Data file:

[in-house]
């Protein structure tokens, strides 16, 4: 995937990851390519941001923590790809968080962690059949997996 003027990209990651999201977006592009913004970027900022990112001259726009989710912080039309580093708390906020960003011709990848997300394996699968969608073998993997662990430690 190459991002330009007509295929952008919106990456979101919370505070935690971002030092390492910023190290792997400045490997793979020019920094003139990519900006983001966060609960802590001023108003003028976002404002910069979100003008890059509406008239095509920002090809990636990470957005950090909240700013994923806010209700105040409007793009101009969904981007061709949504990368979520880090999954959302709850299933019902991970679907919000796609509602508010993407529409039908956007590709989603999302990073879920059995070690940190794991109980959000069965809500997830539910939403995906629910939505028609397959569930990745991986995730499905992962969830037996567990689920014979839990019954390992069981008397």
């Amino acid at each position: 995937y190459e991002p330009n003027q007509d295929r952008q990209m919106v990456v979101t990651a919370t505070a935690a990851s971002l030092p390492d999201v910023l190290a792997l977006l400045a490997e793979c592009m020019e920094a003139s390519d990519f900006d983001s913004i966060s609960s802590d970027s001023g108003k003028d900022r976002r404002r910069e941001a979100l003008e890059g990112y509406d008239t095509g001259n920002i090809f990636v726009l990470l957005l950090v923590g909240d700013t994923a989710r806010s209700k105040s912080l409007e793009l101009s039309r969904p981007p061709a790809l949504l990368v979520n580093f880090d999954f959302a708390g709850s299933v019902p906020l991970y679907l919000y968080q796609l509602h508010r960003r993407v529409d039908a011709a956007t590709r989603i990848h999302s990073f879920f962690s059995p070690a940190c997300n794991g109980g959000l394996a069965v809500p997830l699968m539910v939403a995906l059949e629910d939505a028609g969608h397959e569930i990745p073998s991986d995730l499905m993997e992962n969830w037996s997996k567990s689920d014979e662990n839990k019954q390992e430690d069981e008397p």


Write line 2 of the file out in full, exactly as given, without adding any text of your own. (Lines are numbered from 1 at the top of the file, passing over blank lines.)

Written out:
């Protein structure tokens, strides 16, 4: 995937990851390519941001923590790809968080962690059949997996 003027990209990651999201977006592009913004970027900022990112001259726009989710912080039309580093708390906020960003011709990848997300394996699968969608073998993997662990430690 190459991002330009007509295929952008919106990456979101919370505070935690971002030092390492910023190290792997400045490997793979020019920094003139990519900006983001966060609960802590001023108003003028976002404002910069979100003008890059509406008239095509920002090809990636990470957005950090909240700013994923806010209700105040409007793009101009969904981007061709949504990368979520880090999954959302709850299933019902991970679907919000796609509602508010993407529409039908956007590709989603999302990073879920059995070690940190794991109980959000069965809500997830539910939403995906629910939505028609397959569930990745991986995730499905992962969830037996567990689920014979839990019954390992069981008397």